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Cell Mol Life Sci. 2013 Dec;70(24):4695-710. doi: 10.1007/s00018-013-1410-5. Epub 2013 Jul 12.

The transverse-axial tubular system of cardiomyocytes.

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Division of Physiology, Department of Clinical and Experimental Medicine, University of Florence, Florence, Italy.


A characteristic histological feature of striated muscle cells is the presence of deep invaginations of the plasma membrane (sarcolemma), most commonly referred to as T-tubules or the transverse-axial tubular system (TATS). TATS mediates the rapid spread of the electrical signal (action potential) to the cell core triggering Ca(2+) release from the sarcoplasmic reticulum, ultimately inducing myofilament contraction (excitation-contraction coupling). T-tubules, first described in vertebrate skeletal muscle cells, have also been recognized for a long time in mammalian cardiac ventricular myocytes, with a structure and a function that in recent years have been shown to be far more complex and pivotal for cardiac function than initially thought. Renewed interest in T-tubule function stems from the loss and disorganization of T-tubules found in a number of pathological conditions including human heart failure (HF) and dilated and hypertrophic cardiomyopathies, as well as in animal models of HF, chronic ischemia and atrial fibrillation. Disease-related remodeling of the TATS leads to asynchronous and inhomogeneous Ca(2+)-release, due to the presence of orphan ryanodine receptors that have lost their coupling with the dihydropyridine receptors and are either not activated or activated with a delay. Here, we review the physiology of the TATS, focusing first on the relationship between function and structure, and then describing T-tubular remodeling and its reversal in disease settings and following effective therapeutic approaches.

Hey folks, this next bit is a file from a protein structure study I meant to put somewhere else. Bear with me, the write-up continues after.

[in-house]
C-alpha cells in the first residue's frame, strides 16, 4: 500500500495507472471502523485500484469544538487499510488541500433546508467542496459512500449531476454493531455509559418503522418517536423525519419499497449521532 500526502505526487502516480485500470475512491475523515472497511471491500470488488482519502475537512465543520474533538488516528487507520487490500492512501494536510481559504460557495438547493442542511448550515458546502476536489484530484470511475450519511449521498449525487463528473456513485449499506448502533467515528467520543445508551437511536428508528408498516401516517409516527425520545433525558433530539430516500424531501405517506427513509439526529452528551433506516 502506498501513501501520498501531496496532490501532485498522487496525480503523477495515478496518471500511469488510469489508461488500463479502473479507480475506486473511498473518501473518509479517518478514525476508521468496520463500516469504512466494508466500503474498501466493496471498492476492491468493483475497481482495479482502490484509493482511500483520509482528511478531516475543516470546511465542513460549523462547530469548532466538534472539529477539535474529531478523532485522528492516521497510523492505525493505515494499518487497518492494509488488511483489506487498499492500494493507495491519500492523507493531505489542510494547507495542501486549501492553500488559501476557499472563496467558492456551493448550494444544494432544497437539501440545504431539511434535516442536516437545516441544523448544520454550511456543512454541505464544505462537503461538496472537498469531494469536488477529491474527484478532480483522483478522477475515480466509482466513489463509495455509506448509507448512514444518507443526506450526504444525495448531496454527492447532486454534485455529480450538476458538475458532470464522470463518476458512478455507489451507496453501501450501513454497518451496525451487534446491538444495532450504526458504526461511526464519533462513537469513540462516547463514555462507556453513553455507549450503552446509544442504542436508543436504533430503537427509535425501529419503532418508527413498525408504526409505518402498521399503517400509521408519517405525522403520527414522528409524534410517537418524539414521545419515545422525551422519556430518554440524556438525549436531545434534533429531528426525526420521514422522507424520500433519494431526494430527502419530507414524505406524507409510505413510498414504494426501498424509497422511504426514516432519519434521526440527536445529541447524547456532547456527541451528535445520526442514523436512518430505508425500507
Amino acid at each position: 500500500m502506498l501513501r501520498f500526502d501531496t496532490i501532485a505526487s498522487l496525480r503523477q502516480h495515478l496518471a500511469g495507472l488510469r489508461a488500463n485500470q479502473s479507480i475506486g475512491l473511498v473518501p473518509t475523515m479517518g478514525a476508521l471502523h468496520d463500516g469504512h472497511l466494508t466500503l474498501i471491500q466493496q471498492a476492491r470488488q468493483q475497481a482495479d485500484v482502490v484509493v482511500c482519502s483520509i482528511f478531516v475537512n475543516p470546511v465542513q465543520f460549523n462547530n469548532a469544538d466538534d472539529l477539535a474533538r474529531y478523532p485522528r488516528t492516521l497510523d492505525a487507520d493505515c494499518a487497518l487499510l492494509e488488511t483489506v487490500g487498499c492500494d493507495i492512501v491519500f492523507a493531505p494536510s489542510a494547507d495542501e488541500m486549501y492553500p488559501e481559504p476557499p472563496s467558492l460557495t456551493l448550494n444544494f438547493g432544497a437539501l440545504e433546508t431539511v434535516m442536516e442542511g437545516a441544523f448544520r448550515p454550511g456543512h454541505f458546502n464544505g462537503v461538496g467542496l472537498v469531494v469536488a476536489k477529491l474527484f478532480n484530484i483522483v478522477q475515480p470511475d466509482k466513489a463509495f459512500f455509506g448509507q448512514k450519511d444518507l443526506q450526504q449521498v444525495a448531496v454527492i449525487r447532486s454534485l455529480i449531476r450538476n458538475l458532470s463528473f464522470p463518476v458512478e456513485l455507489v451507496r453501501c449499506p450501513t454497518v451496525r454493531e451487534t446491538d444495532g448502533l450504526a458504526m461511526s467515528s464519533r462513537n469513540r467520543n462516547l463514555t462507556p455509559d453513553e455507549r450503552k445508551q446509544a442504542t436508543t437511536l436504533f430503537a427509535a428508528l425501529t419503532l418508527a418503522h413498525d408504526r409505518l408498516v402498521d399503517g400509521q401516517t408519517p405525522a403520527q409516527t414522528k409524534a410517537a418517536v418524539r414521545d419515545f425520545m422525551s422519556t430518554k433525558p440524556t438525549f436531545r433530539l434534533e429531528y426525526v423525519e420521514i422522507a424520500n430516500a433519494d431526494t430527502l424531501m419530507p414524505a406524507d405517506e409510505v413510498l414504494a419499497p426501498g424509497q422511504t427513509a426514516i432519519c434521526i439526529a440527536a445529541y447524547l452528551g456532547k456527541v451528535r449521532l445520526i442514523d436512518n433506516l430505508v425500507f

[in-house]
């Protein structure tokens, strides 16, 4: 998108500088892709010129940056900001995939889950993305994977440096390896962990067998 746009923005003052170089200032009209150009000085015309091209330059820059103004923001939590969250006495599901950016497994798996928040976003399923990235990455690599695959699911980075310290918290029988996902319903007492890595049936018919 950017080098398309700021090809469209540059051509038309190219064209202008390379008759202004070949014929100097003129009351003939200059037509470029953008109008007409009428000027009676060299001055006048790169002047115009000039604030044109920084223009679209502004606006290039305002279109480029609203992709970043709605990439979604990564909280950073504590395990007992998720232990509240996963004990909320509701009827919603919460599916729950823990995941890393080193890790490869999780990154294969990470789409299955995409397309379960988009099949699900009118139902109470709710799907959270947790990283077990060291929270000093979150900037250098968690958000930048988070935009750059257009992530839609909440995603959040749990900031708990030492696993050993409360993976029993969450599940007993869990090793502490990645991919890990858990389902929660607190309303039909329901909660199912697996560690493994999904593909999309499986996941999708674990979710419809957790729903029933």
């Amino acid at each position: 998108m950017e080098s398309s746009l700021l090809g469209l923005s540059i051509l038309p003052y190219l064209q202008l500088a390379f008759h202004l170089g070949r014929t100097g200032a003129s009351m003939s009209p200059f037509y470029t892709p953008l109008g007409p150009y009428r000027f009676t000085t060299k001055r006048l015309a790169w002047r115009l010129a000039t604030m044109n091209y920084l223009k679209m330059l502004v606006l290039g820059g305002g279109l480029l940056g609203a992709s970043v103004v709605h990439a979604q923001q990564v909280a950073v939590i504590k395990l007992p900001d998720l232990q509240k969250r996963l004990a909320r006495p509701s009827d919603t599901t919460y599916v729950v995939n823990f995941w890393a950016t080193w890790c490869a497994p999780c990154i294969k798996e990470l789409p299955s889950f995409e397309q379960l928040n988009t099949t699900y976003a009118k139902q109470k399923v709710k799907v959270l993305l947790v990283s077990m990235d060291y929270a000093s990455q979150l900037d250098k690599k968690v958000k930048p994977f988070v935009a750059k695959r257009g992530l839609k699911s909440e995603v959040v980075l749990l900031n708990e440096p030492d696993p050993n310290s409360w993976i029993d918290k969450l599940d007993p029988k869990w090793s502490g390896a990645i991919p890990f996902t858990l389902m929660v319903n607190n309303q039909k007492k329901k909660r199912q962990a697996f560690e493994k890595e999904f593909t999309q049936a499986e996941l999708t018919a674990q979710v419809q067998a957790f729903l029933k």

[Indexed for MEDLINE]

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